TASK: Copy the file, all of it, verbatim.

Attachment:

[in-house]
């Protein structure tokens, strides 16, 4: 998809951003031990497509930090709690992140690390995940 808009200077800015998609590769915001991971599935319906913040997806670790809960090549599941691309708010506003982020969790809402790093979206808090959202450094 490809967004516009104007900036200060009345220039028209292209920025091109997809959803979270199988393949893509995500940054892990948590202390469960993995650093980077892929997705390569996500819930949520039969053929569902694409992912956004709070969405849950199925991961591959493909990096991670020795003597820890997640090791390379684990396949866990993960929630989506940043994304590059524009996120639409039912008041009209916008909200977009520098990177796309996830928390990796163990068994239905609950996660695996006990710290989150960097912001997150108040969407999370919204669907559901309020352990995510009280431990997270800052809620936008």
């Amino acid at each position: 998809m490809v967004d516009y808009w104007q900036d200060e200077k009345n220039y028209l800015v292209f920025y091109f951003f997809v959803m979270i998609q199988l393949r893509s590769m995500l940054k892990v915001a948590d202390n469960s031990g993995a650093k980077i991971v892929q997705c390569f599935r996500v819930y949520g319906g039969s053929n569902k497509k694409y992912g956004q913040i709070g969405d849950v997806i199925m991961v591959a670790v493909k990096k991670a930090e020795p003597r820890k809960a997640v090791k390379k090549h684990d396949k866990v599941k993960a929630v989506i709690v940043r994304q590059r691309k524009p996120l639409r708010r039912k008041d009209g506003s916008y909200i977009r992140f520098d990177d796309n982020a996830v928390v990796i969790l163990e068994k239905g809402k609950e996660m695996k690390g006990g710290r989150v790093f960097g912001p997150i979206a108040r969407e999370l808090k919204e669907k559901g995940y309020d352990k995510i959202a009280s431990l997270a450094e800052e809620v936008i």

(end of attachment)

[in-house]
């Protein structure tokens, strides 16, 4: 998809951003031990497509930090709690992140690390995940 808009200077800015998609590769915001991971599935319906913040997806670790809960090549599941691309708010506003982020969790809402790093979206808090959202450094 490809967004516009104007900036200060009345220039028209292209920025091109997809959803979270199988393949893509995500940054892990948590202390469960993995650093980077892929997705390569996500819930949520039969053929569902694409992912956004709070969405849950199925991961591959493909990096991670020795003597820890997640090791390379684990396949866990993960929630989506940043994304590059524009996120639409039912008041009209916008909200977009520098990177796309996830928390990796163990068994239905609950996660695996006990710290989150960097912001997150108040969407999370919204669907559901309020352990995510009280431990997270800052809620936008």
């Amino acid at each position: 998809m490809v967004d516009y808009w104007q900036d200060e200077k009345n220039y028209l800015v292209f920025y091109f951003f997809v959803m979270i998609q199988l393949r893509s590769m995500l940054k892990v915001a948590d202390n469960s031990g993995a650093k980077i991971v892929q997705c390569f599935r996500v819930y949520g319906g039969s053929n569902k497509k694409y992912g956004q913040i709070g969405d849950v997806i199925m991961v591959a670790v493909k990096k991670a930090e020795p003597r820890k809960a997640v090791k390379k090549h684990d396949k866990v599941k993960a929630v989506i709690v940043r994304q590059r691309k524009p996120l639409r708010r039912k008041d009209g506003s916008y909200i977009r992140f520098d990177d796309n982020a996830v928390v990796i969790l163990e068994k239905g809402k609950e996660m695996k690390g006990g710290r989150v790093f960097g912001p997150i979206a108040r969407e999370l808090k919204e669907k559901g995940y309020d352990k995510i959202a009280s431990l997270a450094e800052e809620v936008i």